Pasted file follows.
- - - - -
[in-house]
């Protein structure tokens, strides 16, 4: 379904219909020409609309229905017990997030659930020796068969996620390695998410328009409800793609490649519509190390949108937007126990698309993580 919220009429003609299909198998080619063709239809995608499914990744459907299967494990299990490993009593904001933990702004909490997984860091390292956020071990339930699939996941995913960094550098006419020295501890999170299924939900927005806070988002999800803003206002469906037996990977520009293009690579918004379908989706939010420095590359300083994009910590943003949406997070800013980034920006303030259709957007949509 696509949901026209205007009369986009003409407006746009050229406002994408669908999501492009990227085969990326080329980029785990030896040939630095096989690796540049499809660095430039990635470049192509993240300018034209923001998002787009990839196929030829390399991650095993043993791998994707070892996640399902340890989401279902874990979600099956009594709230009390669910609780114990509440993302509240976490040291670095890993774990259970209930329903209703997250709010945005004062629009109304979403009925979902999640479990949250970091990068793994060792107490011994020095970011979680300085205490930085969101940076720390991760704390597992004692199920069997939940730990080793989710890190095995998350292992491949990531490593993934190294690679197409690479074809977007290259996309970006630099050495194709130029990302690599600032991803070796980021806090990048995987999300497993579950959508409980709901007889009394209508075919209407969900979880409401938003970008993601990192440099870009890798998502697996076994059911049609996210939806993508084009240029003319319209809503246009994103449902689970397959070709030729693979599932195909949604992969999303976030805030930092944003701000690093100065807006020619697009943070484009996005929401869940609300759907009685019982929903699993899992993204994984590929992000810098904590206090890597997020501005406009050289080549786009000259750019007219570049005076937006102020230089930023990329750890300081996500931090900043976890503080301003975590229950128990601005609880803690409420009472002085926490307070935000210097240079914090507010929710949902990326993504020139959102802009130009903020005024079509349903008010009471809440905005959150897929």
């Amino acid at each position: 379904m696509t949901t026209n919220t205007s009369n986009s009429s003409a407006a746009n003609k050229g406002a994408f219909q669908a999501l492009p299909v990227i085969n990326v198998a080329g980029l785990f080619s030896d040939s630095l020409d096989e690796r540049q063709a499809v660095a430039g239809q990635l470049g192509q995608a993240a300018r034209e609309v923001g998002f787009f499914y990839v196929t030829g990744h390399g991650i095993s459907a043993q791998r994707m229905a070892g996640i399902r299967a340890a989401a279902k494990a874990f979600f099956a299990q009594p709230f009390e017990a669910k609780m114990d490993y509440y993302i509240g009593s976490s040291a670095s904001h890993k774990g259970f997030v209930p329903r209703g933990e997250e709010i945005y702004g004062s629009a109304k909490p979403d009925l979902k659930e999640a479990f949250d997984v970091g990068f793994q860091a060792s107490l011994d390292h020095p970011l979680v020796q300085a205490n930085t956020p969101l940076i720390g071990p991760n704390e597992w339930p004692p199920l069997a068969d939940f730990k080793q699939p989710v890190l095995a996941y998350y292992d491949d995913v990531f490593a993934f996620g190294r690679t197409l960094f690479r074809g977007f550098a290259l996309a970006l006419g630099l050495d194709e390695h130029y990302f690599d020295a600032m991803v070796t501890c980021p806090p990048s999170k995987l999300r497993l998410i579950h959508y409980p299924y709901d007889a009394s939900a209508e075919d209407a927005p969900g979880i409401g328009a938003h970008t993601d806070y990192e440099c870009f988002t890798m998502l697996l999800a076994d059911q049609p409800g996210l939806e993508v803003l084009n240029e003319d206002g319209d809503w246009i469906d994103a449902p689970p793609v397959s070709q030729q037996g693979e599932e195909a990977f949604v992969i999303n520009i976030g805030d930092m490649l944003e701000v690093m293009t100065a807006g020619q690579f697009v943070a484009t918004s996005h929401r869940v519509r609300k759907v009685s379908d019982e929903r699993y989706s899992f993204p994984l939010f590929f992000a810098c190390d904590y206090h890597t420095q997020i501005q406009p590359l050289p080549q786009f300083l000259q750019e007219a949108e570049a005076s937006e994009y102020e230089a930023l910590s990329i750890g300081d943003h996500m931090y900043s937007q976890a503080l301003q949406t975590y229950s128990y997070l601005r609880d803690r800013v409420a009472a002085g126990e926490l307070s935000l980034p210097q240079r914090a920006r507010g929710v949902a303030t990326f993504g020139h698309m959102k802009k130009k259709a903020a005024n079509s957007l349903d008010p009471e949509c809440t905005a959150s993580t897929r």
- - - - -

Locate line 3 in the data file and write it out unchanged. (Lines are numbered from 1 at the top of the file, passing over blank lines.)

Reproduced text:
């Amino acid at each position: 379904m696509t949901t026209n919220t205007s009369n986009s009429s003409a407006a746009n003609k050229g406002a994408f219909q669908a999501l492009p299909v990227i085969n990326v198998a080329g980029l785990f080619s030896d040939s630095l020409d096989e690796r540049q063709a499809v660095a430039g239809q990635l470049g192509q995608a993240a300018r034209e609309v923001g998002f787009f499914y990839v196929t030829g990744h390399g991650i095993s459907a043993q791998r994707m229905a070892g996640i399902r299967a340890a989401a279902k494990a874990f979600f099956a299990q009594p709230f009390e017990a669910k609780m114990d490993y509440y993302i509240g009593s976490s040291a670095s904001h890993k774990g259970f997030v209930p329903r209703g933990e997250e709010i945005y702004g004062s629009a109304k909490p979403d009925l979902k659930e999640a479990f949250d997984v970091g990068f793994q860091a060792s107490l011994d390292h020095p970011l979680v020796q300085a205490n930085t956020p969101l940076i720390g071990p991760n704390e597992w339930p004692p199920l069997a068969d939940f730990k080793q699939p989710v890190l095995a996941y998350y292992d491949d995913v990531f490593a993934f996620g190294r690679t197409l960094f690479r074809g977007f550098a290259l996309a970006l006419g630099l050495d194709e390695h130029y990302f690599d020295a600032m991803v070796t501890c980021p806090p990048s999170k995987l999300r497993l998410i579950h959508y409980p299924y709901d007889a009394s939900a209508e075919d209407a927005p969900g979880i409401g328009a938003h970008t993601d806070y990192e440099c870009f988002t890798m998502l697996l999800a076994d059911q049609p409800g996210l939806e993508v803003l084009n240029e003319d206002g319209d809503w246009i469906d994103a449902p689970p793609v397959s070709q030729q037996g693979e599932e195909a990977f949604v992969i999303n520009i976030g805030d930092m490649l944003e701000v690093m293009t100065a807006g020619q690579f697009v943070a484009t918004s996005h929401r869940v519509r609300k759907v009685s379908d019982e929903r699993y989706s899992f993204p994984l939010f590929f992000a810098c190390d904590y206090h890597t420095q997020i501005q406009p590359l050289p080549q786009f300083l000259q750019e007219a949108e570049a005076s937006e994009y102020e230089a930023l910590s990329i750890g300081d943003h996500m931090y900043s937007q976890a503080l301003q949406t975590y229950s128990y997070l601005r609880d803690r800013v409420a009472a002085g126990e926490l307070s935000l980034p210097q240079r914090a920006r507010g929710v949902a303030t990326f993504g020139h698309m959102k802009k130009k259709a903020a005024n079509s957007l349903d008010p009471e949509c809440t905005a959150s993580t897929r």